Results are expressed as d.p.m.?g?1 of wet weight tissue. than PER (4.3 and 1.6 occasions). DPDPE experienced a lower potency than -agonists in all experiments, Col003 and no dose-response could be obtained after s.c. administration on GIT. Pretreatment with i.c.v. Abdominal muscles (24?h) or antisense ODN (5 days), decreased the effects (GIT and PER) of i.c.v. morphine and fentanyl, while those Bmpr2 of DPDPE remained unchanged. The Abdominal muscles did not alter the peripheral effects of -opioids. The results show that (i.c.v. or s.c.) opioids produce dose-related inhibitions of PER and GIT, being more potent by the i.c.v. route. Delta-opioids had a greater effect on PER than GIT, while the reverse occurred for -agonists. Pretreatment with Abdominal muscles or ODN to -OR, blocked the central effects of (but not ) agonists on GIT and PER. and (Wahlested em et al /em ., 1993). Thus, the i.c.v. administration of antisera generated against the amino-terminal portion or the peptide sequence of the second extracellular loop of the cloned -OR, decreases the antinociceptive effects of -specific opioid agonists in mice (Garzn & Snchez-Blzquez, 1995). Similarly, the i.c.v. administration of ODNs targeting specific regions of mRNA for the -OR, also block the supraspinal antinociceptive effects of morphine (Rossi em et al /em ., 1994; Snchez-Blzquez em et al /em ., 1997), while random sequences ODN are inactive. In addition, Col003 ODNs have been reported to block opioid induced inhibition of GIT in mice (Rossi em et al /em ., 1995). The inhibitory effects of systemic opioids on gastrointestinal function, are mediated by OR located at central (CNS) and peripheral sites (gut) (Shook em et al /em ., 1987). In mice, inhibition of GIT by opioids is usually produced by binding predominately to and -OR (Porreca em et al /em Col003 ., 1984; Pol em et al /em ., 1994) located at both sites; however, the precise implication of each anatomical site is not well established. Other intestinal effects of opioids such as the inhibition of water and electrolyte permeability have not been completely characterized. The primary aim of our investigation was to characterize the effects of and opioid agonists on intestinal PER and their predominant site of action (central vs peripheral). In addition, we wanted to determine if the i.c.v. administration of specific -OR Abdominal muscles or antisense ODN to -OR, could reverse the effects of agonists on GIT and intestinal PER. Methods Animals Experiments were performed in male Swiss CD-1 mice, weighting 20C25?g. Animals were housed under 12?h light and 12?h dark conditions in a room with controlled temperature (22C) and humidity (66%). Animals had free access to food and water and were allowed to become acclimated to their housing conditions for any least 1 week before the study. All experiments were conducted between 09.00?h and 14.00?h. The study protocol was approved by the local Committee of Animal Use and Care of our Institution and in accordance Col003 with the guidelines of European Community on Care and Use of Laboratory Animals. Gastrointestinal transit (GIT) Gastrointestinal transit was measured according to the procedures used in our laboratory (Pol em et al /em ., 1996b; Puig em et al /em ., 1996). Briefly, food was removed 18?h before the experiment but animals had free access to water. At this time, a charcoal meal (0.25?ml of 10% charcoal in 5% gum acacia) was administered intragastrically and GIT was evaluated 20?min later. Animals were then sacrificed and the small intestine separated from omentum avoiding stretching. The length of intestine from your pyloric sphincter to the ileocecal junction, and the distance travelled by Col003 the charcoal, were measured. For each animal, GIT was calculated as the percentage (%) of distance travelled by the charcoal, relative to the total length of the small intestine (% of GIT). Intestinal permeability (PER) Permeability of the small intestine was assessed by measuring the passage of a radioactive marker (51Cr-EDTA) from blood to lumen, using a technique adapted from Miller em et al /em . (1991). Prior to the study, mice were fasted for 18?h except for free access to water. A laparotomy was performed under light ether anaesthesia, and both renal pedicles ligated to prevent rapid excretion of the radioactive marker into the urine. Animals were allowed to recover for a period of 50?min, and at this time 4? Ci of 51Cr-EDTA were injected intravenously in a vein of the tail. Forty minutes later, the small intestine was removed and the intestinal.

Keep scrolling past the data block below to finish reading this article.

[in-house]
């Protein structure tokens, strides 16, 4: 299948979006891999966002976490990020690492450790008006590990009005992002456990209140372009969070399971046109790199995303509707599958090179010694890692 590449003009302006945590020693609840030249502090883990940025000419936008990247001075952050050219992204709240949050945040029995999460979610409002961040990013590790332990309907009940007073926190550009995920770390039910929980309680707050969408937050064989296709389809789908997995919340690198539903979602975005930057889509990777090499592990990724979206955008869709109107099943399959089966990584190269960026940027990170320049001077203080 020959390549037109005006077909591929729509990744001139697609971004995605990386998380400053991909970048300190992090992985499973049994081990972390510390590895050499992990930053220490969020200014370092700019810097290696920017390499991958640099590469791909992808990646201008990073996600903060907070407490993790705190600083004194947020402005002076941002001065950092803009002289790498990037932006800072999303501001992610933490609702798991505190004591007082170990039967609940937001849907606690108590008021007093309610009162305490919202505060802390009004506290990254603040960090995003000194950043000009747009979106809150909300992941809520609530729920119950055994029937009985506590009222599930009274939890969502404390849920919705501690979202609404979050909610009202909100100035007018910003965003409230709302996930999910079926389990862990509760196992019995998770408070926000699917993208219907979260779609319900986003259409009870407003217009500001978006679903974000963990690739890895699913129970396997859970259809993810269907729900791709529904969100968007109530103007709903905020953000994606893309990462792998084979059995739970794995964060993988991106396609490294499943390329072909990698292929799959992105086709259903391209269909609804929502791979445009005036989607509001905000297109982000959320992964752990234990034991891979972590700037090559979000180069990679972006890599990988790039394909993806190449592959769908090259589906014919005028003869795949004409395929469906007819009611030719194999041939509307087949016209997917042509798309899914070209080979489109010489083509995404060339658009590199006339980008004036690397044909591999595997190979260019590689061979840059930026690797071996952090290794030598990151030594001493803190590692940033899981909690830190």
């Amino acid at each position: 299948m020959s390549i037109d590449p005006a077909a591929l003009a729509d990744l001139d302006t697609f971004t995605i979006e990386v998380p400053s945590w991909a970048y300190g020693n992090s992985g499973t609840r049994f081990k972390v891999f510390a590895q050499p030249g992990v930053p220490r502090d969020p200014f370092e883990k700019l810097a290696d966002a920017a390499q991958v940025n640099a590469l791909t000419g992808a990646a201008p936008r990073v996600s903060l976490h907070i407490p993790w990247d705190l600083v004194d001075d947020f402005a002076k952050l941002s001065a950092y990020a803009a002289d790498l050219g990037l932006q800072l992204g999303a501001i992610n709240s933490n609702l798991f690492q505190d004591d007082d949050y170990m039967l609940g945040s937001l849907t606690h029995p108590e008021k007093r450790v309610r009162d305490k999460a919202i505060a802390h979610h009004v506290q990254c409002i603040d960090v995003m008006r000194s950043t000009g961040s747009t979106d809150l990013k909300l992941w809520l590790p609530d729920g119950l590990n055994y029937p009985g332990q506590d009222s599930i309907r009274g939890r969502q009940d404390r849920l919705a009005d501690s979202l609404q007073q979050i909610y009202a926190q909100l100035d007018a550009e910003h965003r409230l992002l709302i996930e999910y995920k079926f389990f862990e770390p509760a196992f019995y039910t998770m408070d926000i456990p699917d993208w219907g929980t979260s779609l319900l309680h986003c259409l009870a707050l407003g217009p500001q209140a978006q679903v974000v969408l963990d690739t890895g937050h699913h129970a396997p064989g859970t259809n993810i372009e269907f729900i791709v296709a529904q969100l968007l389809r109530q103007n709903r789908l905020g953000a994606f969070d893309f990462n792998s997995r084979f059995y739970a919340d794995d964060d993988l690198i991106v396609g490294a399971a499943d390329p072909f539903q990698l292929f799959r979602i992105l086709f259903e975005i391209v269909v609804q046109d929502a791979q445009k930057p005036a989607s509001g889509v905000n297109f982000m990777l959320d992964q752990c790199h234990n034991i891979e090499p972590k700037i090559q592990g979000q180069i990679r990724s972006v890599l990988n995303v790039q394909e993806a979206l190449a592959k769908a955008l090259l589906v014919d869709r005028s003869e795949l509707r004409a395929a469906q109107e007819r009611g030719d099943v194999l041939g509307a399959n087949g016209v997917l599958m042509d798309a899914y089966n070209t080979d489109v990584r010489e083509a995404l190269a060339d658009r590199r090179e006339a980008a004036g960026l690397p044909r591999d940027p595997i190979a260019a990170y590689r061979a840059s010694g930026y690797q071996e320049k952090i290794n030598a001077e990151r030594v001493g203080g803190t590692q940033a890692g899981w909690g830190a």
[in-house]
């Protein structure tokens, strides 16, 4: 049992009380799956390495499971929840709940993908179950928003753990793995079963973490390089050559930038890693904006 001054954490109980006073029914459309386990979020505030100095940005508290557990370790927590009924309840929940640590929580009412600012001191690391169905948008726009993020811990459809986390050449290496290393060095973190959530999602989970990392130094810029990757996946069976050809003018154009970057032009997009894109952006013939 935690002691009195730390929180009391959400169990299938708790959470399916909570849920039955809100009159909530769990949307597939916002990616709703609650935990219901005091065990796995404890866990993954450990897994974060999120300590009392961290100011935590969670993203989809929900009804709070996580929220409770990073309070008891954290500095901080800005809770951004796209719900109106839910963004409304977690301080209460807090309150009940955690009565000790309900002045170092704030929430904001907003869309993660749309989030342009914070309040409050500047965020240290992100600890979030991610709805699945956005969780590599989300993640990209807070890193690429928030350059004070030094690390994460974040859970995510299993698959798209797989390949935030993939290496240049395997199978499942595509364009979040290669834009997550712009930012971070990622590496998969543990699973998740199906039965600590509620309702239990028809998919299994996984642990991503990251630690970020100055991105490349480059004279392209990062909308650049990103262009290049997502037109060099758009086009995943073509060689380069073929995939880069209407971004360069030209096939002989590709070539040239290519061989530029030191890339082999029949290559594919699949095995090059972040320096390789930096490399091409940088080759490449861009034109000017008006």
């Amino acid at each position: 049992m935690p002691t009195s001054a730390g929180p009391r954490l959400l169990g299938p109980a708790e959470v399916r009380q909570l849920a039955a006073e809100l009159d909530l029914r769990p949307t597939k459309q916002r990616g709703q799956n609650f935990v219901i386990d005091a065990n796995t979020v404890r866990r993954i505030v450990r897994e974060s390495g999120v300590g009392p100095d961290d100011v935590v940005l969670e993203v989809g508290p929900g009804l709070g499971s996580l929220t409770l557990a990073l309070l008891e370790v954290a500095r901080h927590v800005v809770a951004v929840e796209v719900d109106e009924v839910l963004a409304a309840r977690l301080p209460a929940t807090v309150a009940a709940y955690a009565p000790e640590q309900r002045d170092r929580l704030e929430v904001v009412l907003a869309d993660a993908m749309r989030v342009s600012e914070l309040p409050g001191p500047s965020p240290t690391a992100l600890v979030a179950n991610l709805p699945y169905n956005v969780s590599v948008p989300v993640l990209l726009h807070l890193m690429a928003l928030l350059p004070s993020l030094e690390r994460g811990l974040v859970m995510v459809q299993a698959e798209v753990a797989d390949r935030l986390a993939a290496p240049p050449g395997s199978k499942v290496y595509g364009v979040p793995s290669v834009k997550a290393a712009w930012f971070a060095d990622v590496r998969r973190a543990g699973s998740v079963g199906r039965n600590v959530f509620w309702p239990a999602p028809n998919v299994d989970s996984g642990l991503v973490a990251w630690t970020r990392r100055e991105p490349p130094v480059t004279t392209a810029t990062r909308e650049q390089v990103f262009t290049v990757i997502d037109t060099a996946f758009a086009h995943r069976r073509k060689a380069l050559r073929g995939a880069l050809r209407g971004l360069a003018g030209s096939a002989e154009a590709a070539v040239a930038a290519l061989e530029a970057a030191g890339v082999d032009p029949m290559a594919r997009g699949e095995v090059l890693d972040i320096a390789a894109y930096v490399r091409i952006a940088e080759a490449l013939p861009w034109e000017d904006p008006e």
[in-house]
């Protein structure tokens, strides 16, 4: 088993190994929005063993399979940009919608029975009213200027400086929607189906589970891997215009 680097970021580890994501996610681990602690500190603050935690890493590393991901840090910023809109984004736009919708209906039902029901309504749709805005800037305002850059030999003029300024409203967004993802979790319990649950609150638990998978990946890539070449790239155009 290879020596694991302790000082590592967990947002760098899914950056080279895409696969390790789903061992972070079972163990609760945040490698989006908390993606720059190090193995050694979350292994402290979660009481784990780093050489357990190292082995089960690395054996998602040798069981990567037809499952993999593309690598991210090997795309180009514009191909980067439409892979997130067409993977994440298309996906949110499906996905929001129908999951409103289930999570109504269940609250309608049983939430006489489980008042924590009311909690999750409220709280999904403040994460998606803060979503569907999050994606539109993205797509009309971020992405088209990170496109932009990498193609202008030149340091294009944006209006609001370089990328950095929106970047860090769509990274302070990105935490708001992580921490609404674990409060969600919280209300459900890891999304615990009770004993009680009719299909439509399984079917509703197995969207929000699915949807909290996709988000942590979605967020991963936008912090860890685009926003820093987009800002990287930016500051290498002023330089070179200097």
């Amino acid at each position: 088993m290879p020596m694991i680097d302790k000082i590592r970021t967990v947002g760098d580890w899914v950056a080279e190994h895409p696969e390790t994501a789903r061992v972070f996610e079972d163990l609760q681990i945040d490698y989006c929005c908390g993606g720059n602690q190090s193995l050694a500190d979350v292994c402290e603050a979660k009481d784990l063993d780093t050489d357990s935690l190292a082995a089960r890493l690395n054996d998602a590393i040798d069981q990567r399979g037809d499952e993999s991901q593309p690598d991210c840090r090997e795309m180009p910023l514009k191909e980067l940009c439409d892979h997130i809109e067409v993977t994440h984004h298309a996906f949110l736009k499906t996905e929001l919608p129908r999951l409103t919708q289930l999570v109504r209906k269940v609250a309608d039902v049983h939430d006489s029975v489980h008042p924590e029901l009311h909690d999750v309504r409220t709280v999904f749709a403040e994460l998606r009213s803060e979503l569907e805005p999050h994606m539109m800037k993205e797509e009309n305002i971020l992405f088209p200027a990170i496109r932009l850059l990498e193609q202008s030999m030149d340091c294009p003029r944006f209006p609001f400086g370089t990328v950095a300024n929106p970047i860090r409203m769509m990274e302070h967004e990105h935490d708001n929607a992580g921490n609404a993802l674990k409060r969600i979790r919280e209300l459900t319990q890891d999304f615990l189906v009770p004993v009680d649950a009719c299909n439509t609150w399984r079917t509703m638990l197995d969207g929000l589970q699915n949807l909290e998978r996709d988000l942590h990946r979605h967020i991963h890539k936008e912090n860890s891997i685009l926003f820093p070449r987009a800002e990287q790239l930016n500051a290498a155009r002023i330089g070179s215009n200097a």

Results are expressed as d